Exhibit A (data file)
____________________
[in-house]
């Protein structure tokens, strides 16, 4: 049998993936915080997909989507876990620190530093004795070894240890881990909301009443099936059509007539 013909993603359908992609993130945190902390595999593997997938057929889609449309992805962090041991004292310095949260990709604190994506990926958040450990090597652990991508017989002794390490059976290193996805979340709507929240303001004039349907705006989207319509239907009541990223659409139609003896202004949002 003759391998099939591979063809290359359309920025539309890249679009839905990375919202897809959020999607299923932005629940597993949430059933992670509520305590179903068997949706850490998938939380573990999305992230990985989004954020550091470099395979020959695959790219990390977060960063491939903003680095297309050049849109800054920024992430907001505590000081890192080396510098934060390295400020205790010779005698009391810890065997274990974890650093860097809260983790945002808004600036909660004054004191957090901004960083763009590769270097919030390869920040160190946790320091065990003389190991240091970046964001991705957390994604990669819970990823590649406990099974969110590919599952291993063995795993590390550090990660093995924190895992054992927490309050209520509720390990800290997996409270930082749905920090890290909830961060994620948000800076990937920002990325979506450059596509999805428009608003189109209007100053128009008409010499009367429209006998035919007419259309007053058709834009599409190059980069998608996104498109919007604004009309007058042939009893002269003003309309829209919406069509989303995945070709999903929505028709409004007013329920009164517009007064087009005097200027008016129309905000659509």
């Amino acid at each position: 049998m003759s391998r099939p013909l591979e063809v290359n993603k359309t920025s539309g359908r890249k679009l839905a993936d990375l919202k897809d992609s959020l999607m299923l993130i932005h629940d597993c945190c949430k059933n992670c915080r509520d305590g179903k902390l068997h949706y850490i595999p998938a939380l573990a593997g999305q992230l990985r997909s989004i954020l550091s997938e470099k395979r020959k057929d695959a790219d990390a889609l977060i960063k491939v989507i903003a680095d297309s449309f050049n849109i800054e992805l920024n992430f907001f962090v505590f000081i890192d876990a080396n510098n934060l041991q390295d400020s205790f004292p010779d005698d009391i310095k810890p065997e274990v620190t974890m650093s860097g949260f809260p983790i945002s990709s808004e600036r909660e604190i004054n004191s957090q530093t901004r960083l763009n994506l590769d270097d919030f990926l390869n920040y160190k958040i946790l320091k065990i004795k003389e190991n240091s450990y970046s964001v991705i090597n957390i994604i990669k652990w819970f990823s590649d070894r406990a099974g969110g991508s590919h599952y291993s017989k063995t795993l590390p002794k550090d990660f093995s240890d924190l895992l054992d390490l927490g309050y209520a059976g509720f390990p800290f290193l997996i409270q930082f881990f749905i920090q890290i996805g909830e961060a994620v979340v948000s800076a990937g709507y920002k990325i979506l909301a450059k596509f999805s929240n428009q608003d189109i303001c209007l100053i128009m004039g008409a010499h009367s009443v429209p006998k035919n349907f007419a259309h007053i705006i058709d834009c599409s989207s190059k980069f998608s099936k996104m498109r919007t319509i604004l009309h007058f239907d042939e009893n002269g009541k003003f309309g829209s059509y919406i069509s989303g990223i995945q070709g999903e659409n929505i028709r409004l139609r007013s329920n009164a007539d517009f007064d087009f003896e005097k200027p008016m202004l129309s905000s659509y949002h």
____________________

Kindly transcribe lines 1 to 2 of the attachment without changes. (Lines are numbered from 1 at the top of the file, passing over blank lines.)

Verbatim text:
[in-house]
């Protein structure tokens, strides 16, 4: 049998993936915080997909989507876990620190530093004795070894240890881990909301009443099936059509007539 013909993603359908992609993130945190902390595999593997997938057929889609449309992805962090041991004292310095949260990709604190994506990926958040450990090597652990991508017989002794390490059976290193996805979340709507929240303001004039349907705006989207319509239907009541990223659409139609003896202004949002 003759391998099939591979063809290359359309920025539309890249679009839905990375919202897809959020999607299923932005629940597993949430059933992670509520305590179903068997949706850490998938939380573990999305992230990985989004954020550091470099395979020959695959790219990390977060960063491939903003680095297309050049849109800054920024992430907001505590000081890192080396510098934060390295400020205790010779005698009391810890065997274990974890650093860097809260983790945002808004600036909660004054004191957090901004960083763009590769270097919030390869920040160190946790320091065990003389190991240091970046964001991705957390994604990669819970990823590649406990099974969110590919599952291993063995795993590390550090990660093995924190895992054992927490309050209520509720390990800290997996409270930082749905920090890290909830961060994620948000800076990937920002990325979506450059596509999805428009608003189109209007100053128009008409010499009367429209006998035919007419259309007053058709834009599409190059980069998608996104498109919007604004009309007058042939009893002269003003309309829209919406069509989303995945070709999903929505028709409004007013329920009164517009007064087009005097200027008016129309905000659509």